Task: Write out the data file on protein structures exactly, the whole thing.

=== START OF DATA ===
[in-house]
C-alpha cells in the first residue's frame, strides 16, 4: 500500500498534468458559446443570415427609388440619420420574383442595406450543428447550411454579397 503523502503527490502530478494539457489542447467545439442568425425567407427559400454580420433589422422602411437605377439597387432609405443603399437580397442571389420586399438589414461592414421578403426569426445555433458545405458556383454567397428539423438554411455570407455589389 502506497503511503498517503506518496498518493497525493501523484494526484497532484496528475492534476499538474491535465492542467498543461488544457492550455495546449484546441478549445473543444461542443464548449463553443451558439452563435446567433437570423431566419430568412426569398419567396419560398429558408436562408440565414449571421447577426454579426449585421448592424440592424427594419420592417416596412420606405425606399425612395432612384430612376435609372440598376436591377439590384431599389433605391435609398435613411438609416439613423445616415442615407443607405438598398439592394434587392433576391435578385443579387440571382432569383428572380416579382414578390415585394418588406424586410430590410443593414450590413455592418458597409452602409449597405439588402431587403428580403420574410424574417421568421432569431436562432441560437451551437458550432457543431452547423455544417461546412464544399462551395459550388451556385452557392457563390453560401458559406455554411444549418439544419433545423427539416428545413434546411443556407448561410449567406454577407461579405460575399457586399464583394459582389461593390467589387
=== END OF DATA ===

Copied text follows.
[in-house]
C-alpha cells in the first residue's frame, strides 16, 4: 500500500498534468458559446443570415427609388440619420420574383442595406450543428447550411454579397 503523502503527490502530478494539457489542447467545439442568425425567407427559400454580420433589422422602411437605377439597387432609405443603399437580397442571389420586399438589414461592414421578403426569426445555433458545405458556383454567397428539423438554411455570407455589389 502506497503511503498517503506518496498518493497525493501523484494526484497532484496528475492534476499538474491535465492542467498543461488544457492550455495546449484546441478549445473543444461542443464548449463553443451558439452563435446567433437570423431566419430568412426569398419567396419560398429558408436562408440565414449571421447577426454579426449585421448592424440592424427594419420592417416596412420606405425606399425612395432612384430612376435609372440598376436591377439590384431599389433605391435609398435613411438609416439613423445616415442615407443607405438598398439592394434587392433576391435578385443579387440571382432569383428572380416579382414578390415585394418588406424586410430590410443593414450590413455592418458597409452602409449597405439588402431587403428580403420574410424574417421568421432569431436562432441560437451551437458550432457543431452547423455544417461546412464544399462551395459550388451556385452557392457563390453560401458559406455554411444549418439544419433545423427539416428545413434546411443556407448561410449567406454577407461579405460575399457586399464583394459582389461593390467589387